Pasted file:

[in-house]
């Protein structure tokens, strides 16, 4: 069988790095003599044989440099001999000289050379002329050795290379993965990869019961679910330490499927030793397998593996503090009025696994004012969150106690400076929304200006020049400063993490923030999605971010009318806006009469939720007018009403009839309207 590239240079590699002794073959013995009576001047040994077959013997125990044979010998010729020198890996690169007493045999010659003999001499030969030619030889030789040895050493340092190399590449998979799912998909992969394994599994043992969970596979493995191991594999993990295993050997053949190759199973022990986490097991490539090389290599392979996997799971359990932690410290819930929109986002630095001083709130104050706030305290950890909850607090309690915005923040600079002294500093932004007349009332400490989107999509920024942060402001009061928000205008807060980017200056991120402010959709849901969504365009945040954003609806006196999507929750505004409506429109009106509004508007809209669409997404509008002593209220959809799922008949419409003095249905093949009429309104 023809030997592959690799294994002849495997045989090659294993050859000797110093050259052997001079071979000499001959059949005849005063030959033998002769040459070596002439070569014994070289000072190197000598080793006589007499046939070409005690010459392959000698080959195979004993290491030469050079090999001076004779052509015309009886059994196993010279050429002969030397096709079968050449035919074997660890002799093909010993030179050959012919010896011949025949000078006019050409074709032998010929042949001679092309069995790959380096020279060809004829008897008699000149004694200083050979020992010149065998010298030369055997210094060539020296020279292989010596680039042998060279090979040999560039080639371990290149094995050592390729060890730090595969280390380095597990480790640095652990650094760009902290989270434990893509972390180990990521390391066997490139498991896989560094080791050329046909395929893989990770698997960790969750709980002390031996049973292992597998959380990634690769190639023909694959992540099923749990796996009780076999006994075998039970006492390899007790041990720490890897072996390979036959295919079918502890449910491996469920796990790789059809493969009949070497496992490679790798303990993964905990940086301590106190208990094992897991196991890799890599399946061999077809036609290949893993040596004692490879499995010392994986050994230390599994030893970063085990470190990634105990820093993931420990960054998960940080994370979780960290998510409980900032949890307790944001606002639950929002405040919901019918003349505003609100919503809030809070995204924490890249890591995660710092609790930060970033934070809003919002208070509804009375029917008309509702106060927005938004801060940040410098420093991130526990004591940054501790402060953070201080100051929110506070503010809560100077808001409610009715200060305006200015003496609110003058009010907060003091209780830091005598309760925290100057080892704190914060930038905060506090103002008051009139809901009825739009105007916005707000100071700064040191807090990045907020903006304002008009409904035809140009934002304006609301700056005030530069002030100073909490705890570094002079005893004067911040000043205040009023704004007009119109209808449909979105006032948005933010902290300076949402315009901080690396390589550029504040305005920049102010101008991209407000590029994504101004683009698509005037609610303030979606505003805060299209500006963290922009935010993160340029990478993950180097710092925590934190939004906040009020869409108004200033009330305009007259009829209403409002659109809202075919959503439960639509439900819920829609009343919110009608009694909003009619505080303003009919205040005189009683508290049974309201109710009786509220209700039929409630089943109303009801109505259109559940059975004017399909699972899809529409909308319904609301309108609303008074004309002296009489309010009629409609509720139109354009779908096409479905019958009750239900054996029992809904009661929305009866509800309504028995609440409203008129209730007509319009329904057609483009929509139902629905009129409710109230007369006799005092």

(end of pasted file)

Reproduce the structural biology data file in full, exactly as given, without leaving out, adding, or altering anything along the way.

[in-house]
């Protein structure tokens, strides 16, 4: 069988790095003599044989440099001999000289050379002329050795290379993965990869019961679910330490499927030793397998593996503090009025696994004012969150106690400076929304200006020049400063993490923030999605971010009318806006009469939720007018009403009839309207 590239240079590699002794073959013995009576001047040994077959013997125990044979010998010729020198890996690169007493045999010659003999001499030969030619030889030789040895050493340092190399590449998979799912998909992969394994599994043992969970596979493995191991594999993990295993050997053949190759199973022990986490097991490539090389290599392979996997799971359990932690410290819930929109986002630095001083709130104050706030305290950890909850607090309690915005923040600079002294500093932004007349009332400490989107999509920024942060402001009061928000205008807060980017200056991120402010959709849901969504365009945040954003609806006196999507929750505004409506429109009106509004508007809209669409997404509008002593209220959809799922008949419409003095249905093949009429309104 023809030997592959690799294994002849495997045989090659294993050859000797110093050259052997001079071979000499001959059949005849005063030959033998002769040459070596002439070569014994070289000072190197000598080793006589007499046939070409005690010459392959000698080959195979004993290491030469050079090999001076004779052509015309009886059994196993010279050429002969030397096709079968050449035919074997660890002799093909010993030179050959012919010896011949025949000078006019050409074709032998010929042949001679092309069995790959380096020279060809004829008897008699000149004694200083050979020992010149065998010298030369055997210094060539020296020279292989010596680039042998060279090979040999560039080639371990290149094995050592390729060890730090595969280390380095597990480790640095652990650094760009902290989270434990893509972390180990990521390391066997490139498991896989560094080791050329046909395929893989990770698997960790969750709980002390031996049973292992597998959380990634690769190639023909694959992540099923749990796996009780076999006994075998039970006492390899007790041990720490890897072996390979036959295919079918502890449910491996469920796990790789059809493969009949070497496992490679790798303990993964905990940086301590106190208990094992897991196991890799890599399946061999077809036609290949893993040596004692490879499995010392994986050994230390599994030893970063085990470190990634105990820093993931420990960054998960940080994370979780960290998510409980900032949890307790944001606002639950929002405040919901019918003349505003609100919503809030809070995204924490890249890591995660710092609790930060970033934070809003919002208070509804009375029917008309509702106060927005938004801060940040410098420093991130526990004591940054501790402060953070201080100051929110506070503010809560100077808001409610009715200060305006200015003496609110003058009010907060003091209780830091005598309760925290100057080892704190914060930038905060506090103002008051009139809901009825739009105007916005707000100071700064040191807090990045907020903006304002008009409904035809140009934002304006609301700056005030530069002030100073909490705890570094002079005893004067911040000043205040009023704004007009119109209808449909979105006032948005933010902290300076949402315009901080690396390589550029504040305005920049102010101008991209407000590029994504101004683009698509005037609610303030979606505003805060299209500006963290922009935010993160340029990478993950180097710092925590934190939004906040009020869409108004200033009330305009007259009829209403409002659109809202075919959503439960639509439900819920829609009343919110009608009694909003009619505080303003009919205040005189009683508290049974309201109710009786509220209700039929409630089943109303009801109505259109559940059975004017399909699972899809529409909308319904609301309108609303008074004309002296009489309010009629409609509720139109354009779908096409479905019958009750239900054996029992809904009661929305009866509800309504028995609440409203008129209730007509319009329904057609483009929509139902629905009129409710109230007369006799005092």